Hydrogen Release Compound (HRC) is a polylactate ester designed for the slow release of hydrogen when contacted with water for extended periods of up to 18 months. It is a viscous, honey-like substance, also supplied in 30 pound buckets and also applied by direct injection into the subsurface. Hydrogen is produced as the result of anaerobic microbial activity acting upon a lactic acid supply provided by the breakdown of HRC. The additional hydrogen produced in this microbial driven process is substituted for harmful chlorine atoms -- through a process known as reductive dechlorination -- which effectively disarms or reduces them to harmless end products, such as ethane or ethane. This process also includes the use of a portable pump and direct-injection probe.

Both products can cause dramatic reductions -- sometimes as high as 90 to 100 percent -- in the concentration of a long list of major contaminants including gasoline (BTEX and MTBE), diesel, kerosene, perchlorate, certain pesticides, nitroaromatic explosives such as trinitrotoluene (TNT), degreasers like perchloroethene (PCE), trichloroethene (TCE) and heavy metals like hexavalent chromium (Chrome 6).

Enhanced Bioremediation, Bioenrichment and Bioaugmentation

Generally, biodegradation refers to any process by which microbial organisms transform or alter (through metabolic or enzymatic action) the structure of chemicals introduced into the environment. Bioremediation is the deliberate use of biodegradation to manage or eliminate site contamination; this often involves adding nutrients or microorganisms to the environment to increase the rate at which biodegradation occurs.

Enhanced bioremediation, also called accelerated bioremediation or biostimulation, seeks to speed up and/or intensify the process by various means. ORC and HRC are, in effect, biostimulation technologies, which supply oxygen and hydrogen - molecules which are not nutrients in themselves, which are vital to microbial processes. Biostumulation typically does not involve the addition of new non-indigenous "bug" species, but rather enhances the growth of existing, indigenous microbial colonies to levels capable of achieving effective accelerated contaminant degradation.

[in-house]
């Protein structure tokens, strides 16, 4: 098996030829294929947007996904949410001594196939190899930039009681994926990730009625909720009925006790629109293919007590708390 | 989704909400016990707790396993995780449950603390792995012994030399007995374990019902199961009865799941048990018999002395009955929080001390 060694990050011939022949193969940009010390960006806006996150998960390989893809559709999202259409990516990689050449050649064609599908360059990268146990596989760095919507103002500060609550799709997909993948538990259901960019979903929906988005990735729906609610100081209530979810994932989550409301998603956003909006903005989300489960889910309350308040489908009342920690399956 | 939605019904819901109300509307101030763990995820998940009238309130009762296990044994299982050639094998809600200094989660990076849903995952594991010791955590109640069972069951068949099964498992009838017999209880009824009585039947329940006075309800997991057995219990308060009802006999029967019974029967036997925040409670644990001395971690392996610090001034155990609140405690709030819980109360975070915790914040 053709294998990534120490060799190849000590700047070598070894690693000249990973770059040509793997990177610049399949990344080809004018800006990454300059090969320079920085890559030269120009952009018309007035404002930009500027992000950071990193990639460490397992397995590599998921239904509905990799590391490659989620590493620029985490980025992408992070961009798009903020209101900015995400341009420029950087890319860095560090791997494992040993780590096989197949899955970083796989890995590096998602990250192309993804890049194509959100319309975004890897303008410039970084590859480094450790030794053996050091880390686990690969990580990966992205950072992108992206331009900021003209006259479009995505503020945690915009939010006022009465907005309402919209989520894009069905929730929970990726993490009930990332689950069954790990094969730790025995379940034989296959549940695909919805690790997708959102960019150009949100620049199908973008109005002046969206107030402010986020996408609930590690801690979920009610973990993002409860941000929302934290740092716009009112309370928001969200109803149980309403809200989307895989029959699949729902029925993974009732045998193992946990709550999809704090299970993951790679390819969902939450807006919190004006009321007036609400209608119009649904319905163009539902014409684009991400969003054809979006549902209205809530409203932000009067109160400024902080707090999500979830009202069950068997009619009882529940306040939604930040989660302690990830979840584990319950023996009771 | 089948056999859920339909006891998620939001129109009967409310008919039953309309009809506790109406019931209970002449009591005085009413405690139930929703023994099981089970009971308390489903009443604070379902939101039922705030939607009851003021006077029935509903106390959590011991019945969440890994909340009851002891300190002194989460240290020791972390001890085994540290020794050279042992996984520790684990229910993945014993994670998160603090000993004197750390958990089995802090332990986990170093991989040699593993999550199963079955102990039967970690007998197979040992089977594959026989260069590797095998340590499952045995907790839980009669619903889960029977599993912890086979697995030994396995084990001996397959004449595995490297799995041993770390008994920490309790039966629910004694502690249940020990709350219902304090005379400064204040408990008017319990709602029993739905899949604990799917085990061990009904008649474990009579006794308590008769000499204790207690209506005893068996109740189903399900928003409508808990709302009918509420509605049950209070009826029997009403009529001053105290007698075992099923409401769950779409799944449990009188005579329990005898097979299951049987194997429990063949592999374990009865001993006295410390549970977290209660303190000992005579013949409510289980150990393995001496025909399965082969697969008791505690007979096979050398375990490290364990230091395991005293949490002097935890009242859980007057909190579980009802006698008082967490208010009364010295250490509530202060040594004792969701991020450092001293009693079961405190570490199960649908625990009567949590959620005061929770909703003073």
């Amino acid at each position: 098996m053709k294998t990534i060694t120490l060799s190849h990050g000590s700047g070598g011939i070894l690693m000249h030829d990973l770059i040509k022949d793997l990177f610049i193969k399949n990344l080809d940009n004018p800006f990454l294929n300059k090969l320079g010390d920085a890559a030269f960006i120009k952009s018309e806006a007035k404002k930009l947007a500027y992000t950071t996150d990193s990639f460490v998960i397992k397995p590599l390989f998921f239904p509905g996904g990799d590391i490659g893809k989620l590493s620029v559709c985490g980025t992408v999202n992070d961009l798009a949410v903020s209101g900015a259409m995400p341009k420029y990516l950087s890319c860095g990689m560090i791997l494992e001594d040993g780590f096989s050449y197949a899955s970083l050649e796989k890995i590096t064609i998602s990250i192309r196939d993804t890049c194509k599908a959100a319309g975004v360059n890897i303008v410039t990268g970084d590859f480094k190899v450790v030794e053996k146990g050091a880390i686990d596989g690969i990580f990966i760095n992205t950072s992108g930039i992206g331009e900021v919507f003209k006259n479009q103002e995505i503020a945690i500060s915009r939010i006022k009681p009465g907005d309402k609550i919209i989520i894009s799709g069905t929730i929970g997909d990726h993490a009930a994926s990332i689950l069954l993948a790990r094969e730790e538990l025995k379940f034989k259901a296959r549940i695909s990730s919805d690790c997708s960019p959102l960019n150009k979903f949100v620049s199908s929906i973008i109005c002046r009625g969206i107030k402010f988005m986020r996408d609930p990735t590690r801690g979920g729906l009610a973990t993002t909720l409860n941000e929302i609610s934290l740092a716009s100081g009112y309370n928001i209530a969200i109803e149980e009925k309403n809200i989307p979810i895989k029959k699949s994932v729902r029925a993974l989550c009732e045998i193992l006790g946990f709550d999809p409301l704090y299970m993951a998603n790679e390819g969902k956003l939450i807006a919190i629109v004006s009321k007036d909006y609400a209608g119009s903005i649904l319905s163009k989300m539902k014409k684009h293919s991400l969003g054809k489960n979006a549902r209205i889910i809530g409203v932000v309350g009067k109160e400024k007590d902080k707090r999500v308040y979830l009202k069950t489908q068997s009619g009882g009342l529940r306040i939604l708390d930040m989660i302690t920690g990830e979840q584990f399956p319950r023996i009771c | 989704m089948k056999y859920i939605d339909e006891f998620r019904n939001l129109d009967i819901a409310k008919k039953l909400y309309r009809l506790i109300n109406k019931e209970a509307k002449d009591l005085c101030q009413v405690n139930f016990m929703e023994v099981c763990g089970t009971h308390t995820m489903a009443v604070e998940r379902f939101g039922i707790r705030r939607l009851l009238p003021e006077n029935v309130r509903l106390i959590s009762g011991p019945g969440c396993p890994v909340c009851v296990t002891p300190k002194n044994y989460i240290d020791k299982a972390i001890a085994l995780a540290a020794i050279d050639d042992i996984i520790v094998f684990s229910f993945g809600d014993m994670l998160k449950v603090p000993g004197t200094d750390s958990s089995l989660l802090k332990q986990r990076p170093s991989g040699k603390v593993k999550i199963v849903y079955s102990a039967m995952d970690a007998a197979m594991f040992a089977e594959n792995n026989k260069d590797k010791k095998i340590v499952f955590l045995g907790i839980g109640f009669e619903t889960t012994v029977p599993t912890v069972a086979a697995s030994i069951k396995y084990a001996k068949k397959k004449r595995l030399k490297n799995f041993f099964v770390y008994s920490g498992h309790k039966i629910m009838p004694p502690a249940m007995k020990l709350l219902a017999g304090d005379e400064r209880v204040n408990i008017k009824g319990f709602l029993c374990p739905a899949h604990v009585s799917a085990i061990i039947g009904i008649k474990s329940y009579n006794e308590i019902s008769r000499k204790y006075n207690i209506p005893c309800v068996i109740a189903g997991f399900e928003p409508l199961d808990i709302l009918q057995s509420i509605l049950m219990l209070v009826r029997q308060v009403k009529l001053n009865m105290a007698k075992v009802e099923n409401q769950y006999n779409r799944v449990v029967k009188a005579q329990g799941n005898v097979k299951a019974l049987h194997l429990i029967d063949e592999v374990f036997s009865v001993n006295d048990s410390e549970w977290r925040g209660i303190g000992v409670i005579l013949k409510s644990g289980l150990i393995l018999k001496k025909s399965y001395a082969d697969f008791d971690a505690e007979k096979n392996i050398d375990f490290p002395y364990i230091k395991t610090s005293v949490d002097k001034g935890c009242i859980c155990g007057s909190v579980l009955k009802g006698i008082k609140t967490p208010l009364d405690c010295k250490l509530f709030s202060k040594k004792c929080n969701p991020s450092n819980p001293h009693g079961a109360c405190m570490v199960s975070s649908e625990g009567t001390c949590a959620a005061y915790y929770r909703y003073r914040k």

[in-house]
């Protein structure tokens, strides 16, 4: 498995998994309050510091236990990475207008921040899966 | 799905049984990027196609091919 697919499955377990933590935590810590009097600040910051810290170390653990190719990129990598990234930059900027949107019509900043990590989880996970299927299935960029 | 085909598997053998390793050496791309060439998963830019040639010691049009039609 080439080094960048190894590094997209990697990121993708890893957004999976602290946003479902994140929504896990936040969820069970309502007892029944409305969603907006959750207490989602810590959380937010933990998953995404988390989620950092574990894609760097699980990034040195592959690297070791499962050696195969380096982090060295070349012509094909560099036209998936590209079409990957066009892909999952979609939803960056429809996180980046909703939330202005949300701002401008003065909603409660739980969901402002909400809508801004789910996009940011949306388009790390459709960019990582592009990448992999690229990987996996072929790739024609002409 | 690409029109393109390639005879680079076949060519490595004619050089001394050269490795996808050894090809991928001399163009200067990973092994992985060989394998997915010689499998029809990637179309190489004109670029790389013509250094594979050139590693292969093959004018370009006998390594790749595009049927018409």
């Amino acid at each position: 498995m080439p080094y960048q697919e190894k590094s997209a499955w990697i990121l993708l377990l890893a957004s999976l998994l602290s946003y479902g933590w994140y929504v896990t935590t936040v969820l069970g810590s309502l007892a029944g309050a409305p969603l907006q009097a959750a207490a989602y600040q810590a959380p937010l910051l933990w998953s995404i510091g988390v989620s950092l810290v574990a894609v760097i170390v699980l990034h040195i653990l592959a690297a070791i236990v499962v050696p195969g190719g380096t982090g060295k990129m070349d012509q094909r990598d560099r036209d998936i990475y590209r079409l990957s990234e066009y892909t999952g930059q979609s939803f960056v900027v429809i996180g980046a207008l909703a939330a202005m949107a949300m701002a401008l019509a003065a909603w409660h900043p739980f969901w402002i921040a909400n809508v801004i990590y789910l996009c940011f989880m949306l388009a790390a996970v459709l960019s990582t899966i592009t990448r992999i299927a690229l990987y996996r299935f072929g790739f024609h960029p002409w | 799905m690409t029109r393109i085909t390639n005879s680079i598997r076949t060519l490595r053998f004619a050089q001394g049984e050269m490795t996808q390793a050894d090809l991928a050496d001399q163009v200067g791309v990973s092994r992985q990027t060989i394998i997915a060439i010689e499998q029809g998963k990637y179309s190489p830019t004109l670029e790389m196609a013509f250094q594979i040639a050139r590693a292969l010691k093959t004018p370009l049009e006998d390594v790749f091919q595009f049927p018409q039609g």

The term bioenrichment is sometimes used to refer to the enrichment of a culture with oxygen or hydrogen to stimulate microbial growth, but it is more commonly and more correctly used to describe the addition of nutrients, such as phosphorus, nitrogen, vitamins, etc., to a contaminated environment to stimulate and support the growth of the microorganisms capable of biodegradation. This process is also called nutrient enrichment.

Bioaugmentation, also known as microbial seeding, refers to the addition of microorganisms to the existing native contaminant-degrading population. In practice, it involves the purchase and addition of so-called contaminant-specific microbes to the subsurface environment. Often, these microorganisms are already present in groundwater aquifers, but not in the numbers necessary to degrade excessive contaminant levels (due to limiting factors in the aquifer). However, if the environment in which these microorganisms are placed is not capable of supporting their populations, (e.g., if oxygen or hydrogen levels are not high enough and maintainable), the populations will die off and the money spent will be simply wasted. Increasingly and in the future, bioaugmentation is branching out to include manipulation of the strains of bacteria used, through isolation, selective breeding and genetic engineering.

The term bioaugmentation is also sometimes mistakenly used as a synonym for the enhanced bioremediation processes described above.

This article originally appeared in the 05/01/2002 issue of Environmental Protection.

About the Authors

Bryan W. Vigue is marketing manager at Regenesis

Stephen Koenigsberg, Ph.D., is vice president of The Adventus Group. He formerly worked as principal at ENVIRON, partner at WSP, and founder and vice president of research and development at Regenesis.